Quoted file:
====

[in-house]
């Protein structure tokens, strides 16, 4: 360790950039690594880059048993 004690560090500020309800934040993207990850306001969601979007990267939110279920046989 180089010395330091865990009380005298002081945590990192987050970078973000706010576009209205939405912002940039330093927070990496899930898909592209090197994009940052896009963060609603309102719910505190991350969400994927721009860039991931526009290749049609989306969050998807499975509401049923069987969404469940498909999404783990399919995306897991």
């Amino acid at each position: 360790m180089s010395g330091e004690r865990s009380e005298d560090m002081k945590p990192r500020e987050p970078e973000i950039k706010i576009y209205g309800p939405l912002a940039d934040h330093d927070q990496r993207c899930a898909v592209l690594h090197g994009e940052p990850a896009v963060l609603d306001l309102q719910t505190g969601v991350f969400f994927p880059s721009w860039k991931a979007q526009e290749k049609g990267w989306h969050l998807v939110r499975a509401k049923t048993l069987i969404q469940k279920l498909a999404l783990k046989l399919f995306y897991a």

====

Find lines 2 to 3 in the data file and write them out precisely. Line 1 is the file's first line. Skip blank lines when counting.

């Protein structure tokens, strides 16, 4: 360790950039690594880059048993 004690560090500020309800934040993207990850306001969601979007990267939110279920046989 180089010395330091865990009380005298002081945590990192987050970078973000706010576009209205939405912002940039330093927070990496899930898909592209090197994009940052896009963060609603309102719910505190991350969400994927721009860039991931526009290749049609989306969050998807499975509401049923069987969404469940498909999404783990399919995306897991």
């Amino acid at each position: 360790m180089s010395g330091e004690r865990s009380e005298d560090m002081k945590p990192r500020e987050p970078e973000i950039k706010i576009y209205g309800p939405l912002a940039d934040h330093d927070q990496r993207c899930a898909v592209l690594h090197g994009e940052p990850a896009v963060l609603d306001l309102q719910t505190g969601v991350f969400f994927p880059s721009w860039k991931a979007q526009e290749k049609g990267w989306h969050l998807v939110r499975a509401k049923t048993l069987i969404q469940k279920l498909a999404l783990k046989l399919f995306y897991a």